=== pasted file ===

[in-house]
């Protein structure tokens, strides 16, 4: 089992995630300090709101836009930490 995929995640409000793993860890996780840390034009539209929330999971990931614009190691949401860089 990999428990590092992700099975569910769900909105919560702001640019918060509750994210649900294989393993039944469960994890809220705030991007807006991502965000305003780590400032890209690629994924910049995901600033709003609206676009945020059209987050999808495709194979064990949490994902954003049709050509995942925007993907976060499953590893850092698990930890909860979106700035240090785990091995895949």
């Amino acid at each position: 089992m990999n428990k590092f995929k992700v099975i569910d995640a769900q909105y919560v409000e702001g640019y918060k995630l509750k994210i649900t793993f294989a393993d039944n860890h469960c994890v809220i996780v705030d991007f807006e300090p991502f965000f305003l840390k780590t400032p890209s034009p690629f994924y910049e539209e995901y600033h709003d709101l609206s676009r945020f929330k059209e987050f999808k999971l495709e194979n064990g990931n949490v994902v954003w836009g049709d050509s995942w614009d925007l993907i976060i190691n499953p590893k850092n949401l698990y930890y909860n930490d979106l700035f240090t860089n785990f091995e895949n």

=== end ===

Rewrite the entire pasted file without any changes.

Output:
[in-house]
């Protein structure tokens, strides 16, 4: 089992995630300090709101836009930490 995929995640409000793993860890996780840390034009539209929330999971990931614009190691949401860089 990999428990590092992700099975569910769900909105919560702001640019918060509750994210649900294989393993039944469960994890809220705030991007807006991502965000305003780590400032890209690629994924910049995901600033709003609206676009945020059209987050999808495709194979064990949490994902954003049709050509995942925007993907976060499953590893850092698990930890909860979106700035240090785990091995895949």
């Amino acid at each position: 089992m990999n428990k590092f995929k992700v099975i569910d995640a769900q909105y919560v409000e702001g640019y918060k995630l509750k994210i649900t793993f294989a393993d039944n860890h469960c994890v809220i996780v705030d991007f807006e300090p991502f965000f305003l840390k780590t400032p890209s034009p690629f994924y910049e539209e995901y600033h709003d709101l609206s676009r945020f929330k059209e987050f999808k999971l495709e194979n064990g990931n949490v994902v954003w836009g049709d050509s995942w614009d925007l993907i976060i190691n499953p590893k850092n949401l698990y930890y909860n930490d979106l700035f240090t860089n785990f091995e895949n």